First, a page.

Matt: "I don't understand exactly what our employees are doing every day. I'm used to selling widgets and I'm not used to a people business," that sort of thing. So, that's a very common area though, "I just need a good operator."
The other area. Again, pros and cons. You find someone in our industry, but maybe hasn't been an exact, "I've been running an RIA." "Oh, this person is coming from Morgan Stanley." We all know that the RIA space is run differently than a firm of that size. I'm going to find someone coming from Vanguard or one of the asset managers. Or I'm going to find someone from one of the tech vendors, "This person worked at Orion." They're going to know a lot, they're going to understand the industry, they're going to know who the players are, they'll understand, obviously, the tech stack, but there might be some nuances of, "Okay, now, I'm trying to manage a seven-person firm and I've never really done that, I don't have the managerial experience."
So, again, pros and cons to each. But typically, it's I found a good operator but doesn't know the industry or I found someone that knows the industry but doesn't have the managerial experience. But that's typically where these people are coming from, and then they have to kind of grow into the...get molded into the role.
Michael: Okay. Well, so, if I don't want to have those struggles, because I just need a person that can do it. "If I had a lot of time to hire them, I would have done that a few years ago and not need to listen to this episode of the Financial Advisor Success Podcast." So, if I need someone that's going to get up to speed faster, I'm trying to find someone who can ramp up more quickly, what do I do, where do I go?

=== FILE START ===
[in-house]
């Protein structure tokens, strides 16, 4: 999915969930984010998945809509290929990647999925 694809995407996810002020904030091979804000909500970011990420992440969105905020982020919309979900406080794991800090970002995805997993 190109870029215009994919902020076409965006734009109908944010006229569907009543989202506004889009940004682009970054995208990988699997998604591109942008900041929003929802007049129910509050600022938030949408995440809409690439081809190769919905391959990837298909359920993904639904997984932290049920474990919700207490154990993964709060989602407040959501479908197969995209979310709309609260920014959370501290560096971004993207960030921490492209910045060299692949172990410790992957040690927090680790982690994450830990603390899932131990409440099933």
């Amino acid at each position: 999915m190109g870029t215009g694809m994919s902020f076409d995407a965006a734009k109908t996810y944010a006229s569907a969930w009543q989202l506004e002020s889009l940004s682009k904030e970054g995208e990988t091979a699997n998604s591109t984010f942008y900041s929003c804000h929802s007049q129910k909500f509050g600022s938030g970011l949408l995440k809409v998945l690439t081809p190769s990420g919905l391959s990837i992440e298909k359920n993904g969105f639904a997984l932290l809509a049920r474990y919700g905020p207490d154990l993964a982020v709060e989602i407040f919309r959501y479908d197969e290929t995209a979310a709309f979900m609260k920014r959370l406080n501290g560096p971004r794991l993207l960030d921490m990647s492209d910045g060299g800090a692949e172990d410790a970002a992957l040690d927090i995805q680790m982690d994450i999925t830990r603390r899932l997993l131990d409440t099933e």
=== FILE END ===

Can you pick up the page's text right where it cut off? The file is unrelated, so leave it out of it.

Matt: This is one of the reasons we've created the COO Society. Is back when I was placed in the director of operations role, I tried googling, "How do I run an RIA? How do I do operations for an RIA?," and never found it. And so we've tried to create online courses that explain how a rebalancer works and what it is, and think through the org chart of your firm. What are the pros and cons of having a centralized back office versus working in pods where each advisor has their own little service team. Who are the major custodians, what are the differences between them, how do you integrate the data flowing from the custodian into your performance reporting provider. That sort of thing.
So, we've tried to create just the basics, and then we do monthly calls with all of the members of the COO Society where they can ask our team or each other, "Hey, how are you handling this? Where are you finding your latest CSAs? What benefits are people asking for? We're so worried about the Great Resignation, are you guys offering more benefits?" So, there's great communication among the members of the society.
Or, and not to be too salesy, so, the other...to answer your question. You obviously go to LinkedIn, you find people that are in the role today, and try to pluck them off from other firms.
Michael: Interesting. So, in essence, for firms that are in this position, you get two choices. You can try to poach talent from another firm, where they have someone in this role who's already been doing it and you can try to get them over to your firm with whatever you're going to do to either entice them away or find someone who may be unhappy with where they are and get them while they're leaving, get them while they're in motion. Or you have to accept you're either hiring the operator with no industry experience or the industry person with no operator experience, and have to start training them up. For which you guys have now been trying to build a program to teach them to do that.